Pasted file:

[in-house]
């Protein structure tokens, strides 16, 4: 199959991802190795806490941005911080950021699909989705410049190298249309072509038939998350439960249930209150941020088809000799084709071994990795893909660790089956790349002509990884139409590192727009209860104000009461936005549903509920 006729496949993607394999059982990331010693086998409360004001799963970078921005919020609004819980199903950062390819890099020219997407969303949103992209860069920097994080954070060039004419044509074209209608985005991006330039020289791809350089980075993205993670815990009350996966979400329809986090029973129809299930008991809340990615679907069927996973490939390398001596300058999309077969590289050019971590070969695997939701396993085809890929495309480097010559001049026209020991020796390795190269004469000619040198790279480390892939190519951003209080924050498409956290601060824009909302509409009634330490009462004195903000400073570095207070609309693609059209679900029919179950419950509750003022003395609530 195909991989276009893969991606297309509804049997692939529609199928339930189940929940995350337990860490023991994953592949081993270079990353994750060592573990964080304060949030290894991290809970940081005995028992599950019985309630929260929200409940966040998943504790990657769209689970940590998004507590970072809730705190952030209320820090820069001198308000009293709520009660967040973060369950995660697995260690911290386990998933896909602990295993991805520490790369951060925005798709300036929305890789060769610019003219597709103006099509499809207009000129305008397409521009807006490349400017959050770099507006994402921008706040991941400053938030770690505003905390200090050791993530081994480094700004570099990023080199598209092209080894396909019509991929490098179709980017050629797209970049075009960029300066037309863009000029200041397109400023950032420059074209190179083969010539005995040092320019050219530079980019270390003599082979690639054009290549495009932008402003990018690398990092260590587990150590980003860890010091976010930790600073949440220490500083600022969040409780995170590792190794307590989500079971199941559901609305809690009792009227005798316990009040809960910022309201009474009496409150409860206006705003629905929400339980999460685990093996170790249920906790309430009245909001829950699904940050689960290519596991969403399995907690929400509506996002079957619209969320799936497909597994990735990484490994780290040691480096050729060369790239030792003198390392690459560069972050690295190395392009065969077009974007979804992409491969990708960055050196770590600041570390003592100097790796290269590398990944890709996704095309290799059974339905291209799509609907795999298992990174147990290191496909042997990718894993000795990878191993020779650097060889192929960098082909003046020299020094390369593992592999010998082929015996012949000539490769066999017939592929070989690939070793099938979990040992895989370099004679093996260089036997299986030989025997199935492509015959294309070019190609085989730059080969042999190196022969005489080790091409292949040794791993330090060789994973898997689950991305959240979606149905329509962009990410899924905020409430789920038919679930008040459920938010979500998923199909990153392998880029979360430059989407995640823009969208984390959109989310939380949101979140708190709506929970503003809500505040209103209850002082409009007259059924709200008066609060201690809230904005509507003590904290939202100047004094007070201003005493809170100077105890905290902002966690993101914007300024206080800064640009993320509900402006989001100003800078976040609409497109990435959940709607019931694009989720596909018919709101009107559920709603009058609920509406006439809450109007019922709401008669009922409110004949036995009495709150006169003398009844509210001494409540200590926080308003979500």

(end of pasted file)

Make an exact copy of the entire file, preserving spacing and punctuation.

[in-house]
């Protein structure tokens, strides 16, 4: 199959991802190795806490941005911080950021699909989705410049190298249309072509038939998350439960249930209150941020088809000799084709071994990795893909660790089956790349002509990884139409590192727009209860104000009461936005549903509920 006729496949993607394999059982990331010693086998409360004001799963970078921005919020609004819980199903950062390819890099020219997407969303949103992209860069920097994080954070060039004419044509074209209608985005991006330039020289791809350089980075993205993670815990009350996966979400329809986090029973129809299930008991809340990615679907069927996973490939390398001596300058999309077969590289050019971590070969695997939701396993085809890929495309480097010559001049026209020991020796390795190269004469000619040198790279480390892939190519951003209080924050498409956290601060824009909302509409009634330490009462004195903000400073570095207070609309693609059209679900029919179950419950509750003022003395609530 195909991989276009893969991606297309509804049997692939529609199928339930189940929940995350337990860490023991994953592949081993270079990353994750060592573990964080304060949030290894991290809970940081005995028992599950019985309630929260929200409940966040998943504790990657769209689970940590998004507590970072809730705190952030209320820090820069001198308000009293709520009660967040973060369950995660697995260690911290386990998933896909602990295993991805520490790369951060925005798709300036929305890789060769610019003219597709103006099509499809207009000129305008397409521009807006490349400017959050770099507006994402921008706040991941400053938030770690505003905390200090050791993530081994480094700004570099990023080199598209092209080894396909019509991929490098179709980017050629797209970049075009960029300066037309863009000029200041397109400023950032420059074209190179083969010539005995040092320019050219530079980019270390003599082979690639054009290549495009932008402003990018690398990092260590587990150590980003860890010091976010930790600073949440220490500083600022969040409780995170590792190794307590989500079971199941559901609305809690009792009227005798316990009040809960910022309201009474009496409150409860206006705003629905929400339980999460685990093996170790249920906790309430009245909001829950699904940050689960290519596991969403399995907690929400509506996002079957619209969320799936497909597994990735990484490994780290040691480096050729060369790239030792003198390392690459560069972050690295190395392009065969077009974007979804992409491969990708960055050196770590600041570390003592100097790796290269590398990944890709996704095309290799059974339905291209799509609907795999298992990174147990290191496909042997990718894993000795990878191993020779650097060889192929960098082909003046020299020094390369593992592999010998082929015996012949000539490769066999017939592929070989690939070793099938979990040992895989370099004679093996260089036997299986030989025997199935492509015959294309070019190609085989730059080969042999190196022969005489080790091409292949040794791993330090060789994973898997689950991305959240979606149905329509962009990410899924905020409430789920038919679930008040459920938010979500998923199909990153392998880029979360430059989407995640823009969208984390959109989310939380949101979140708190709506929970503003809500505040209103209850002082409009007259059924709200008066609060201690809230904005509507003590904290939202100047004094007070201003005493809170100077105890905290902002966690993101914007300024206080800064640009993320509900402006989001100003800078976040609409497109990435959940709607019931694009989720596909018919709101009107559920709603009058609920509406006439809450109007019922709401008669009922409110004949036995009495709150006169003398009844509210001494409540200590926080308003979500």